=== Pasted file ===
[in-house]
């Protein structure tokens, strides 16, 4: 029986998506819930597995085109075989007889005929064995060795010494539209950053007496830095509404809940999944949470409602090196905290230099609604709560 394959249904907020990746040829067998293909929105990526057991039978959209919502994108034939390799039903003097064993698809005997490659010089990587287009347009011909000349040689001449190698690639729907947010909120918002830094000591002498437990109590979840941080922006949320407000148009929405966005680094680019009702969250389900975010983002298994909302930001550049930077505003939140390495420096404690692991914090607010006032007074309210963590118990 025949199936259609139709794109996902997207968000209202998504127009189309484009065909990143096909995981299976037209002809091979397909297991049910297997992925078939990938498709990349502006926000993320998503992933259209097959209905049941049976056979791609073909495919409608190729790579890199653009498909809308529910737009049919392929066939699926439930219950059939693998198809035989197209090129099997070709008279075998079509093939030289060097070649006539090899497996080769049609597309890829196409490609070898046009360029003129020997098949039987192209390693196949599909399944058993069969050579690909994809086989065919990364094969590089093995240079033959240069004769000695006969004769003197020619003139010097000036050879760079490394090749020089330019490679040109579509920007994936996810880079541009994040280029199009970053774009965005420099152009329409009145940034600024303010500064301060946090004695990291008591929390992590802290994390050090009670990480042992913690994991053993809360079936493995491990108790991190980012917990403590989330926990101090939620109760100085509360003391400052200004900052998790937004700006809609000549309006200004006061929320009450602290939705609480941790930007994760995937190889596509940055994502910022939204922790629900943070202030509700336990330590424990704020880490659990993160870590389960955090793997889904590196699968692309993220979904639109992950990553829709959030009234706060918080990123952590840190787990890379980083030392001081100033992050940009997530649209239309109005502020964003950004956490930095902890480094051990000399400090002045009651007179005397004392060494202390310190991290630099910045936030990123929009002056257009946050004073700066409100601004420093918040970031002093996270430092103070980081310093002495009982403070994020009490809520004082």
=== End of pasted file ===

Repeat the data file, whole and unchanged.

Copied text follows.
[in-house]
């Protein structure tokens, strides 16, 4: 029986998506819930597995085109075989007889005929064995060795010494539209950053007496830095509404809940999944949470409602090196905290230099609604709560 394959249904907020990746040829067998293909929105990526057991039978959209919502994108034939390799039903003097064993698809005997490659010089990587287009347009011909000349040689001449190698690639729907947010909120918002830094000591002498437990109590979840941080922006949320407000148009929405966005680094680019009702969250389900975010983002298994909302930001550049930077505003939140390495420096404690692991914090607010006032007074309210963590118990 025949199936259609139709794109996902997207968000209202998504127009189309484009065909990143096909995981299976037209002809091979397909297991049910297997992925078939990938498709990349502006926000993320998503992933259209097959209905049941049976056979791609073909495919409608190729790579890199653009498909809308529910737009049919392929066939699926439930219950059939693998198809035989197209090129099997070709008279075998079509093939030289060097070649006539090899497996080769049609597309890829196409490609070898046009360029003129020997098949039987192209390693196949599909399944058993069969050579690909994809086989065919990364094969590089093995240079033959240069004769000695006969004769003197020619003139010097000036050879760079490394090749020089330019490679040109579509920007994936996810880079541009994040280029199009970053774009965005420099152009329409009145940034600024303010500064301060946090004695990291008591929390992590802290994390050090009670990480042992913690994991053993809360079936493995491990108790991190980012917990403590989330926990101090939620109760100085509360003391400052200004900052998790937004700006809609000549309006200004006061929320009450602290939705609480941790930007994760995937190889596509940055994502910022939204922790629900943070202030509700336990330590424990704020880490659990993160870590389960955090793997889904590196699968692309993220979904639109992950990553829709959030009234706060918080990123952590840190787990890379980083030392001081100033992050940009997530649209239309109005502020964003950004956490930095902890480094051990000399400090002045009651007179005397004392060494202390310190991290630099910045936030990123929009002056257009946050004073700066409100601004420093918040970031002093996270430092103070980081310093002495009982403070994020009490809520004082």